Tool sprawl is the result of attempting to solve a problem, typically with software, without first understanding the core of the problem.
Back in the day, when the majority of what classifies as a tool was a physical tool, adopting another tool came with costs. First, you had to travel to purchase, exchange money, goods, or services for it, and then find a place to store it.
Each adding up to the total cost of ownership (TOC).
Terms like tool sprawl and total cost of ownership are often thrown around in software companies by management. But the effects are felt by the individual contributors. Developers, system administrators, and support technicians don’t just know these terms, they feel their negative effects.
Recognizing these issues, leadership within organizations will create standards or “paved paths” to help guide the adoption of new technology and tools to reduce the burden felt by those working with the tools.
But when it comes to your own productivity, that responsibility lies on your shoulders.
“We become what we behold. We shape our tools, and thereafter our tools shape us.” ― Marshall McLuhan
Action: identify, experiment, practice
Multi-purpose tools cloud your judgment of their effectiveness by forcing you to judge their many purposes simultaneously.
Take three different types of tools; paper notebook, Obsidian, and Scrivener.
Our culture encourages the usage of a single tool over using tools for a single purpose. Immediately the thought of which is “the best” surfaces to mind and the ones not chosen should be discarded. Attempting to choose the single best tool turns you into a maximizer faced with an impossible question.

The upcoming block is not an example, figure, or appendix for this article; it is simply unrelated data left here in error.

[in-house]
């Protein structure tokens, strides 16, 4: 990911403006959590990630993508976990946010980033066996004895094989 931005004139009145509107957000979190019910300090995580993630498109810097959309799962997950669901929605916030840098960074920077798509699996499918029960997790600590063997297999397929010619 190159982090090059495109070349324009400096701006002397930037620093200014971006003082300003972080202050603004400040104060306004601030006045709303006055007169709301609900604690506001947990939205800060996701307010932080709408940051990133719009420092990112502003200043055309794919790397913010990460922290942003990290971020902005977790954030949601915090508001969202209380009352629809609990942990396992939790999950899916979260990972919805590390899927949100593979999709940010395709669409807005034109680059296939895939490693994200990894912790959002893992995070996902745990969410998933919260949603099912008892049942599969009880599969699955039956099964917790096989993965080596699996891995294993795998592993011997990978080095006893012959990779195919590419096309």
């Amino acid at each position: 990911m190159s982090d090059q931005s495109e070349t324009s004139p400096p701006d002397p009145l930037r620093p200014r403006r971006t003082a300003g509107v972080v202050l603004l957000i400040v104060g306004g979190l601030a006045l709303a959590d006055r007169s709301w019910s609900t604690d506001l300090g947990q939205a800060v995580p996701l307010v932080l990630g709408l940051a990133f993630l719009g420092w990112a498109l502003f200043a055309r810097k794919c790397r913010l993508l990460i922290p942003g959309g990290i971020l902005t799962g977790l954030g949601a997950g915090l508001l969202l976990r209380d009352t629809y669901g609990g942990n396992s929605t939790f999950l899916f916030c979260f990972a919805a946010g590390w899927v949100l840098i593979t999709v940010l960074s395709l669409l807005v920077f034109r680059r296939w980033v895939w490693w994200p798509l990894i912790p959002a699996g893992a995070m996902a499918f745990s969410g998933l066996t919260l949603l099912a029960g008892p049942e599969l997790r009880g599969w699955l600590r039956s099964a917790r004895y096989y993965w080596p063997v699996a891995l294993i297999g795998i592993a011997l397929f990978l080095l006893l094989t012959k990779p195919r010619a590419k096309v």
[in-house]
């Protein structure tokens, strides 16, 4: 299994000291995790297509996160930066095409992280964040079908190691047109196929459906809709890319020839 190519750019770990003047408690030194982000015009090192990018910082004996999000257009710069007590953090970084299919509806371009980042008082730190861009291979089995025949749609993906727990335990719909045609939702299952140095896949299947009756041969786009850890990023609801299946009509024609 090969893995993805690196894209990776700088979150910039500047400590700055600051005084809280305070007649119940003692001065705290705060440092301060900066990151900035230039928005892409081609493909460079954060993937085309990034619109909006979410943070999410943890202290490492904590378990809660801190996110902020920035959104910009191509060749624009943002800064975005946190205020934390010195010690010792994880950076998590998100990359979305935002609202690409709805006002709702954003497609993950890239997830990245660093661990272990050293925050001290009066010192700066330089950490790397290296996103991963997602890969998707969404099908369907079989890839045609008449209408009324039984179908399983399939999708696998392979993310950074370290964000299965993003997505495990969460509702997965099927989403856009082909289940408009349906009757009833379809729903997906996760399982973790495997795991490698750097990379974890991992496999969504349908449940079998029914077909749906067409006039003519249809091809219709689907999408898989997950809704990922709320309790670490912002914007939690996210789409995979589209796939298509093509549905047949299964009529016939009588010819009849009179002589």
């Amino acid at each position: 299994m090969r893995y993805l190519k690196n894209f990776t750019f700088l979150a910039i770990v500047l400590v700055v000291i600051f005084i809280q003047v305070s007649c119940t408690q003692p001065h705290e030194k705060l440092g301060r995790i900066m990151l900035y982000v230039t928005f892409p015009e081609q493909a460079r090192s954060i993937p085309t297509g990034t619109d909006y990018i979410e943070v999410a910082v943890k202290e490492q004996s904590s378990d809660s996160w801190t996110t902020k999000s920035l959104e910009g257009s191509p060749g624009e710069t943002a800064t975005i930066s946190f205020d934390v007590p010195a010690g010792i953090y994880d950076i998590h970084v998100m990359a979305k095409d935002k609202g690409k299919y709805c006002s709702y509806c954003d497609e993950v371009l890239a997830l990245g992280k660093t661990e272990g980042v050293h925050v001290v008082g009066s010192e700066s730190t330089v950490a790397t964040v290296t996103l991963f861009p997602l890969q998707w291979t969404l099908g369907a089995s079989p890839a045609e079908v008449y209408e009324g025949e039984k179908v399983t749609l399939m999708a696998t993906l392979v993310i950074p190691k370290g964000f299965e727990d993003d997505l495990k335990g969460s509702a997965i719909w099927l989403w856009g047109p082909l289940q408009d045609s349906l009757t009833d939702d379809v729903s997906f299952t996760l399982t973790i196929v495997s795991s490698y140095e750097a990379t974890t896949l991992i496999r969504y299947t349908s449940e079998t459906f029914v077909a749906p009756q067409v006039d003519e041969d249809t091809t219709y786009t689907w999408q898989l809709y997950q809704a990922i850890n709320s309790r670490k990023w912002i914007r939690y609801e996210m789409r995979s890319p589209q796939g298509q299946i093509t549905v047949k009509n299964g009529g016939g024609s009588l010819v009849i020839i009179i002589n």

There is no single best tool because each of the three listed has strengths over the other. Perhaps the physical notebook is best for travel and mental health, Obsidian links ideas together in a way that a notebook or Scrivener can’t do, and Scrivener can output beautiful e-books.
Choosing just a single tool is as detrimental to productivity as choosing all of them.
Identify. Find your next constraint by asking what’s the problem I’m attempting to solve?1
Experiment. Give yourself the freedom to dedicate x amount of hours to just learning the basics, then attempt to use the tool to solve your problem.2
Practice. As you use the tool, gather feedback on your experience and keep a keen eye on where friction builds up. Once friction is identified start over at step 1.
Example: Single usage vs single purpose
Paper notebook: Use to capture ideas, tasks, and insight while offline (afk)
Obsidian: Used for note-taking
Scrivener: Used as an editor for writing blogs, articles, manuscripts
Just because a tool “can” do something, doesn’t mean it should be used for everything.
Until next time,
Shout-out: Derek Schauland for recommending this topic.
More than likely you’ll find yourself trying to solve multiple problems at once, break it down.
Avoid sunk costs.